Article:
Watching the painful polite nod is worth the effort of the lie.

The truth is: I enjoy creativity in the arts.   Hence, I won’t watch reality TV, nor will I watch most mainstream predictable fare either.  On the odd occasion, I’ll watch something I’ve already seen, because it’s that good.  It’s entertaining, and it tickles a part of my own creativity that thirsts for the flight of imagination and thought.

Yesterday, I finally cleared my PVR of all the programs that were on there.   The last one, which I’d recorded and kept for a few weeks, was the classic Meg Ryan movie “You’ve Got Mail.”  I know that if I had posted this on Facebook, there would have been one friend who would’ve sent me a mock-horror cyber punch in the arm:  Tommy Blaze has been known to leave such one-word comments on my Facebook updates.  Usually that word is “homo”.   Once when I revealed my knowledge of bed sheet thread-counts, he flung that word at me.    He and I have always kidded each other about one thing or the other so his fake-disgust is sort of expected.   Also, it’s good for the shock factor – with which professional comedians like him have a long-standing love affair.   That word is – you know – *SO* unpolitically-correct, as everyone knows.  At least he knows enough not to use the “F” word.  (Which *everyone* also knows is “Fabulous”).

Anyway, I don’t know the meaning of the expression “male shame” when it comes to romantic comedies.  I’ll watch them without apology or regret, providing that they’re good.  A great many of them are lame, such that I find my testosterone levels depleting if I watch one for too long.

Anyway, “You’ve Got Mail” is a great film that I’ve seen a number of times.  Partly because I can’t get enough of Meg Ryan, and partly because the message is actually pretty cool.  Nora Ephron – who wrote this one as well as a bunch of others in the same vein – was excellent at communicating some interesting truths, some of which weren’t (in my opinion) true at all.   Her wisdom shows up in the dialogue scenes between the leading actors.

There is one “truth” that came out in one of her films that caught society by surprise.  It showed up in an exchange between  Billy Crystal (who played “Harry”) and Meg Ryan (who played “Sally”) in the movie “When Harry Met Sally”.    It was summed up in his statement to her:  “…..no man can be friends with a woman that he finds attractive.  He always wants to have sex with her.”

Her followup volley and his response to that was nothing short of hilarious:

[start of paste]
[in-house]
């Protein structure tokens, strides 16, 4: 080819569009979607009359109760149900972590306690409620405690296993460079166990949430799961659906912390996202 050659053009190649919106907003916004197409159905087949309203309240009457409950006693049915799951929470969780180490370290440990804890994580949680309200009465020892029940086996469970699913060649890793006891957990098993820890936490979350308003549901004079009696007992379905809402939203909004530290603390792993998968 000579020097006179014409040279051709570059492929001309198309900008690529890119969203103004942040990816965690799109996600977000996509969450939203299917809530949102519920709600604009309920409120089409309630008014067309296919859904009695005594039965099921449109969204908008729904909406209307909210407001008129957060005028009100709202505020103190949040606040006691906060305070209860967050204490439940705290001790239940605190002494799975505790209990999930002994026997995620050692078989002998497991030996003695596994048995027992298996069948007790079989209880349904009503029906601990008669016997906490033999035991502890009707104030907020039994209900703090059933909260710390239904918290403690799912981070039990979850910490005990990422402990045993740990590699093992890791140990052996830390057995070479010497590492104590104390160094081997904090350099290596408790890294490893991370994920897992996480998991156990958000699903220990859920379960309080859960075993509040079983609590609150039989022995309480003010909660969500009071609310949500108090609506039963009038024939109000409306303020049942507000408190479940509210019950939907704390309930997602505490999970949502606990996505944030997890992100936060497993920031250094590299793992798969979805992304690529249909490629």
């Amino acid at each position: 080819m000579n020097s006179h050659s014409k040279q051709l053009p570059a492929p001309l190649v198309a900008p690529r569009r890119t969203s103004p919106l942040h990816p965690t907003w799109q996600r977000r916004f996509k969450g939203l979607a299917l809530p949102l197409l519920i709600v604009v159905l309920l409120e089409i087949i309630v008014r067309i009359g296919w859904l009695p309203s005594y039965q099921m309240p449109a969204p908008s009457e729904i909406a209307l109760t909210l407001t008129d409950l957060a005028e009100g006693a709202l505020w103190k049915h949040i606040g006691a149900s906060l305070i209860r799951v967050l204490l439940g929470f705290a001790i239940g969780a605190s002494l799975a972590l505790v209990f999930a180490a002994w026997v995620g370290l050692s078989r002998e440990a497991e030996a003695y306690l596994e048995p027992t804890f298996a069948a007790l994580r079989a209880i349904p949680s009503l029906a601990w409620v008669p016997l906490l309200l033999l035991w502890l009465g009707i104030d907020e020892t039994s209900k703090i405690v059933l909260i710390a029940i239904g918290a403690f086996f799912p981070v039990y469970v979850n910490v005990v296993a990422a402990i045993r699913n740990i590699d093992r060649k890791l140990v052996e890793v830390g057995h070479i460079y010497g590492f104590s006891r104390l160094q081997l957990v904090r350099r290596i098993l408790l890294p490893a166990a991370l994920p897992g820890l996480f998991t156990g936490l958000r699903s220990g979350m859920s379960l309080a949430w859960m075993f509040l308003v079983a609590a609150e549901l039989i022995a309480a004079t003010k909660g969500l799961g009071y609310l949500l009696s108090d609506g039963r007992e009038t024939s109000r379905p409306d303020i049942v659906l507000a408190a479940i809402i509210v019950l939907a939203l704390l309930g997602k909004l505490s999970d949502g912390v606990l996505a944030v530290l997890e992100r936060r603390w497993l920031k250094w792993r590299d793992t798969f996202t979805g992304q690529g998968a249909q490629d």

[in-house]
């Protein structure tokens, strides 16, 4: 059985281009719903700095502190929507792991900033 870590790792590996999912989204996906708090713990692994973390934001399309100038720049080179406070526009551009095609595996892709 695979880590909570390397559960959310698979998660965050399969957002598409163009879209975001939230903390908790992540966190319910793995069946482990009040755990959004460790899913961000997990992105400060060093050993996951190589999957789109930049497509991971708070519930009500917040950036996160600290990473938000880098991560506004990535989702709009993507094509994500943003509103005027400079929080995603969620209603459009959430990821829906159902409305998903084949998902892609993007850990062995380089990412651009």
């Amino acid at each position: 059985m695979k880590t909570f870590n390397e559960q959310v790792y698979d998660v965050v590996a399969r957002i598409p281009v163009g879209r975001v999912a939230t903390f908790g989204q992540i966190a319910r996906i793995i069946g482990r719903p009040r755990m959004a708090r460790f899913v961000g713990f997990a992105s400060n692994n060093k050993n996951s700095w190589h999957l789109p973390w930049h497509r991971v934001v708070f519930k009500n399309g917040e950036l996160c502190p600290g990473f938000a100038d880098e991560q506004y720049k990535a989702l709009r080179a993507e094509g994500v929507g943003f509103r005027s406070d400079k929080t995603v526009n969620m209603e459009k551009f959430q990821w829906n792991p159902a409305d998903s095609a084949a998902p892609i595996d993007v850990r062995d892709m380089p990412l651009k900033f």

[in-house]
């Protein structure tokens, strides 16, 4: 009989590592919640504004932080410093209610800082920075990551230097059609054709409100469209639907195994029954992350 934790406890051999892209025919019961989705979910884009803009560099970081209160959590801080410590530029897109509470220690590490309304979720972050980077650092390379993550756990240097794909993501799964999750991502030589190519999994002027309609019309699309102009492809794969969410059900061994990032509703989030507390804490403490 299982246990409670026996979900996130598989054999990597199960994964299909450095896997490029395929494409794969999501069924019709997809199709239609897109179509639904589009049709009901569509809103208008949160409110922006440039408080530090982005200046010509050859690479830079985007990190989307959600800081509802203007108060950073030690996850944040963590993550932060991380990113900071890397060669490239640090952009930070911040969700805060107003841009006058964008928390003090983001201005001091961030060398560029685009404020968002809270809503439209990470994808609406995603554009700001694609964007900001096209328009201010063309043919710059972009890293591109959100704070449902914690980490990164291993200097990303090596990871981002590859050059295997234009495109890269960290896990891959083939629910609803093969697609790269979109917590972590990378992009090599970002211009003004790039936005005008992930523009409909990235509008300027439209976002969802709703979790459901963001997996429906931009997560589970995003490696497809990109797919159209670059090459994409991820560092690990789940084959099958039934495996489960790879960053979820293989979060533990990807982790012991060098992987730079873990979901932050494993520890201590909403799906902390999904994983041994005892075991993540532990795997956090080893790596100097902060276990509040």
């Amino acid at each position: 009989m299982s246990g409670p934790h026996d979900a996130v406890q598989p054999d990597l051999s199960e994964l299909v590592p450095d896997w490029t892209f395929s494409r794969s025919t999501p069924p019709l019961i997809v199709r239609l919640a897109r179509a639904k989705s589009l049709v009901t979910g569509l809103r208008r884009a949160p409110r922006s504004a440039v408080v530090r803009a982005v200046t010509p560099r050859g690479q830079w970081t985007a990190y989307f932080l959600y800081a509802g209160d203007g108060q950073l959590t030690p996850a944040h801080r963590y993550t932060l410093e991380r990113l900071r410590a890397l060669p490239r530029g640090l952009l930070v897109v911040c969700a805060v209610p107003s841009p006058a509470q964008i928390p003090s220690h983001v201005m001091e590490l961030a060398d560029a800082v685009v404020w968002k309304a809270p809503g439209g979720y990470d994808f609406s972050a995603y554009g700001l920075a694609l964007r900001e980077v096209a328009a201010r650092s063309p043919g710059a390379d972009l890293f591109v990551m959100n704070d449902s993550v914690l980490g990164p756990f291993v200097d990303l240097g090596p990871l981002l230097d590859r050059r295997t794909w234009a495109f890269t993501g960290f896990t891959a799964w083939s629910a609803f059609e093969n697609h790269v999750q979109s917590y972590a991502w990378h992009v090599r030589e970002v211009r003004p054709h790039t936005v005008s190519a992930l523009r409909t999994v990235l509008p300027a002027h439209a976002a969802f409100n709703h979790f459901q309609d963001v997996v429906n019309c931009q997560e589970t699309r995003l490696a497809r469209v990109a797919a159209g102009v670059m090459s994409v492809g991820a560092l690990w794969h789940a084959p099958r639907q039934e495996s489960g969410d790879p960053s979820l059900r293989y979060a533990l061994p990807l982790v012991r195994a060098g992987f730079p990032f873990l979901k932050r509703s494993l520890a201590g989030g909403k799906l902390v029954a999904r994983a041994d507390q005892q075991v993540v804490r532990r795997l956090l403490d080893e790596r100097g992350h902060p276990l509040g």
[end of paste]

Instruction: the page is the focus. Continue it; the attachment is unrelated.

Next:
Sally:  “So, you’re saying that a man can be friends with a woman he finds unattractive?”

Harry: “No.  You pretty much want to nail ‘em too.”

Don’t know what it’s like for those reading this, but in my neck of the woods, the debate continues.   Women were astounded by it, and many asked their mates if indeed that was true.  Guys everywhere shrugged their shoulders in disbelief, just then realizing that the more powerful sex – women – didn’t already know this.   Some of the more frightened weasels among us said “of *course* it’s not true, sugar dumpling.  How could you think that?”

As for me, I think the truth of that statement is a sliding scale.  When I was much younger (14) I was head over heels attracted to a married woman whose husband had moved to the opposite coast to get their new home set up.   She was a 20-something friend who introduced me to alcohol.   She had an infectious and sexy laugh and sparklingly bright teasing dark eyes.   I had zero experience, so figured my attraction was a one way street, only to learn later that it was not.  The fact that I didn’t follow up with her on it is both a blessing and a curse.   Probably more of a blessing than anything.

Today, I’m friends with a few married women to whom I’m attracted.  Now, however, I know that part of what makes them attractive is the fact that they’re happily married.  The minute that changes (say, by cheating) is the minute they change and become different people.   The logic is there:  endangering that marriage is equivalent to chopping down a beautiful tree, just so that you can bring it to your yard and prop it up against the wall to admire.  You’ve changed the tree, and it will start to die, right away.

Also, there’s an important distinction:  I may want to be with them in a carnal sense, but my sense of personal integrity will never allow me to indulge that attraction.  So in that sense, Nora Ephron’s “truth” is not true at all.   One can be friends with someone who isn’t available, only if one’s behaviour is informed by one’s ethics.

The scale of attraction has changed over the years too.   There are a great many physically attractive women out there who I find are anything but beautiful.   The women who truly sparkle have a sense of humility, charm and serenity to them.   The haughty rude and entitled women (and men too, I imagine) are the opposite of attractive, in the most emphatic sense.